[THEATER REVIEW] Runaway Home Explores Life in the Wake of Katrina

Shopkeeper Armado Rey and Camille Spirlin (Kali) in Runaway Home. Photo by Ed Krieger.

The human toll of a major disaster—hurricane, fire or earthquake—lingers long after the media is on to a new devastation. Runaway Home by Jeremy J. Kamps, currently onstage at the Fountain Theatre, takes us to New Orleans’ Lower Ninth Ward three years after Hurricane Katrina has devastated the area, exploring the human tragedy that continues to haunt survivors.

Fourteen-year-old Kali (Camille Spirlin) is a sassy, precocious teen with an attitude. She is running away from home because her mother, Eunice, (Maya Lynne Robinson) has slapped her. The two have recently returned to their damaged home and are still grieving the death of Kali’s grandmother, which occurred as the family was being rescued from the floods. Her body was never recovered.

Kali is soon caught stealing from a small store run by Armando (Armando Rey), an immigrant from Mexico who is struggling to earn money to bring his daughters to America. He is angry but soon relents and offers Kali a part-time job to help him tend the store.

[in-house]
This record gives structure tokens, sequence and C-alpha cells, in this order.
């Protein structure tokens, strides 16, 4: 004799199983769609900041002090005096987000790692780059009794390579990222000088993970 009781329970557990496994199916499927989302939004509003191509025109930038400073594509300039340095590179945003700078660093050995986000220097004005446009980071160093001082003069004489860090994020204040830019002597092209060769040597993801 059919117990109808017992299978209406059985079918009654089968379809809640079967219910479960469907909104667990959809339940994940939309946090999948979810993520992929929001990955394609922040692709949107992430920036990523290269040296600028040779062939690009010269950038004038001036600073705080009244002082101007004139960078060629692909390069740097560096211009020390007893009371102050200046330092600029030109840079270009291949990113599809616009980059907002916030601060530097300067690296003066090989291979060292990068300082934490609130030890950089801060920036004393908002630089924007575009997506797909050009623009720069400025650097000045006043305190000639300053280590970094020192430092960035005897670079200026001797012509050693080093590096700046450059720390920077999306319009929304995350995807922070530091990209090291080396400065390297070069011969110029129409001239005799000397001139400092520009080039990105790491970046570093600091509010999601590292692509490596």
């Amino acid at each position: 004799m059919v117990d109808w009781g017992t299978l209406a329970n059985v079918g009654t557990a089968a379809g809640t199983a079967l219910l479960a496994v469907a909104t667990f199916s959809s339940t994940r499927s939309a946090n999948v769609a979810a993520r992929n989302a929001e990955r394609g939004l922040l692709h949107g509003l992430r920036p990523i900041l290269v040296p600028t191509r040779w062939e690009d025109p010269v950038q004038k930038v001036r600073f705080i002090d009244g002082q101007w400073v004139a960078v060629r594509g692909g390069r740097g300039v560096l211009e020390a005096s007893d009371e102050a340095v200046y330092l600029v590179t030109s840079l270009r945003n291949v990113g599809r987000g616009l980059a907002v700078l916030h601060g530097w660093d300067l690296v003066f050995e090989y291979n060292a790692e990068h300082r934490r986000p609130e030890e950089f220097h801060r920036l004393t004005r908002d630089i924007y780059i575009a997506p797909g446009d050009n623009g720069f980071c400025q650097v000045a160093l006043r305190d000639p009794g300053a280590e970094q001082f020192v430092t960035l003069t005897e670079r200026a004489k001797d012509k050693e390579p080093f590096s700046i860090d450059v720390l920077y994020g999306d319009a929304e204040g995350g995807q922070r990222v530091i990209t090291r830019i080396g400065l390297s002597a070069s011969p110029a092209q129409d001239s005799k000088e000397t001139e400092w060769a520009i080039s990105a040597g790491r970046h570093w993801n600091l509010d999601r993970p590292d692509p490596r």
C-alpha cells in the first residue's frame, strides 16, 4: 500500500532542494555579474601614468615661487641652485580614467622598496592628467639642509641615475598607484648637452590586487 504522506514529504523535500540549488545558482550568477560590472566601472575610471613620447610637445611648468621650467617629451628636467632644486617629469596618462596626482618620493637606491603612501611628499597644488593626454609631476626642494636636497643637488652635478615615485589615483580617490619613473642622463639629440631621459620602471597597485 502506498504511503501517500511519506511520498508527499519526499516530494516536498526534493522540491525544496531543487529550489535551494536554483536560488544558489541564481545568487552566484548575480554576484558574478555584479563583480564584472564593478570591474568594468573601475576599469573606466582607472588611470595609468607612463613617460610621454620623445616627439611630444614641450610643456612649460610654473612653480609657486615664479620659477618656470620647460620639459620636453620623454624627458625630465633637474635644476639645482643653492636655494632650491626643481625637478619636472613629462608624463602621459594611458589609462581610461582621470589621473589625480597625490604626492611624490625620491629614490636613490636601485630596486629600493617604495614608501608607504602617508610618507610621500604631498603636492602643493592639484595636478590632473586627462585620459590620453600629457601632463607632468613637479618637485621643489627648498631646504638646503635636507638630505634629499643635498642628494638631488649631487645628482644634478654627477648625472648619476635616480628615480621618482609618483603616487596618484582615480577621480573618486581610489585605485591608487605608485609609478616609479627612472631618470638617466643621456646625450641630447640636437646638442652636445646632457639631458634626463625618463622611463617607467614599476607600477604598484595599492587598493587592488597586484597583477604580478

Playwright Kamps writes from firsthand experience. Two years after Katrina he went to New Orleans to help restore homes that had been ravaged by the flood. He was impressed by the residents’ resilience in dealing with their loss. He wanted to see the past, present and future of the Lower Ninth through their eyes.

Stephanie Kerley Schwartz’s set helps set the mood, heaping mounds of debris left over from the storm at center stage, a reminder of what has been lost. The façade of Eunice’s trashed home is seen at one side of the stage, and Armando’s simple bodega is at the other.

Multiple award-winner Shirley Jo Finney directs a talented cast of unforgettable characters. Spirlin’s Kali is luminous although her Louisiana patois was at times hard for me to understand.

The broken mother-daughter relationship is a sort of metaphor for a society that has also been torn apart. Ultimately this is a play about people whose voices are not often heard in our society. Although it deals with human tragedy, it also has moments of humor.

Runaway Home runs through November 5th, Saturdays and Mondays at 8 p.m.; Sundays at 2 p.m. Tickets $20-$40, Monday night Pay-What-You-Want (323)662-1525 or FountainTheatre.com. Fountain Theatre, 5060 Fountain Ave. at Normandy. On-site parking, $5

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